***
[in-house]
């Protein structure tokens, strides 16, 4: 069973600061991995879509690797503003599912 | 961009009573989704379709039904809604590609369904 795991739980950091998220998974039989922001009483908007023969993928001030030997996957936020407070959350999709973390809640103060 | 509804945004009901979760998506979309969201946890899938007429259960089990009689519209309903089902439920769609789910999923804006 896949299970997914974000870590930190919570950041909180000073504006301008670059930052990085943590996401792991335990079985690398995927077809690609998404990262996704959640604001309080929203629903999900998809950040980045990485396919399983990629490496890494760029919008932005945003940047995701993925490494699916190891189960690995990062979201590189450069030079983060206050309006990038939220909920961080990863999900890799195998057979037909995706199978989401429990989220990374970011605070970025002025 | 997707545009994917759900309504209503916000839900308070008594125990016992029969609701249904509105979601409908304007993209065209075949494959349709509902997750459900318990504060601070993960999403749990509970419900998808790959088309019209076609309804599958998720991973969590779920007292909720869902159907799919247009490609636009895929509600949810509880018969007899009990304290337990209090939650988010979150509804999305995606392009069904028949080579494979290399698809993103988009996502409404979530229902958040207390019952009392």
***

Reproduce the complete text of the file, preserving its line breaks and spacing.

[in-house]
């Protein structure tokens, strides 16, 4: 069973600061991995879509690797503003599912 | 961009009573989704379709039904809604590609369904 795991739980950091998220998974039989922001009483908007023969993928001030030997996957936020407070959350999709973390809640103060 | 509804945004009901979760998506979309969201946890899938007429259960089990009689519209309903089902439920769609789910999923804006 896949299970997914974000870590930190919570950041909180000073504006301008670059930052990085943590996401792991335990079985690398995927077809690609998404990262996704959640604001309080929203629903999900998809950040980045990485396919399983990629490496890494760029919008932005945003940047995701993925490494699916190891189960690995990062979201590189450069030079983060206050309006990038939220909920961080990863999900890799195998057979037909995706199978989401429990989220990374970011605070970025002025 | 997707545009994917759900309504209503916000839900308070008594125990016992029969609701249904509105979601409908304007993209065209075949494959349709509902997750459900318990504060601070993960999403749990509970419900998808790959088309019209076609309804599958998720991973969590779920007292909720869902159907799919247009490609636009895929509600949810509880018969007899009990304290337990209090939650988010979150509804999305995606392009069904028949080579494979290399698809993103988009996502409404979530229902958040207390019952009392």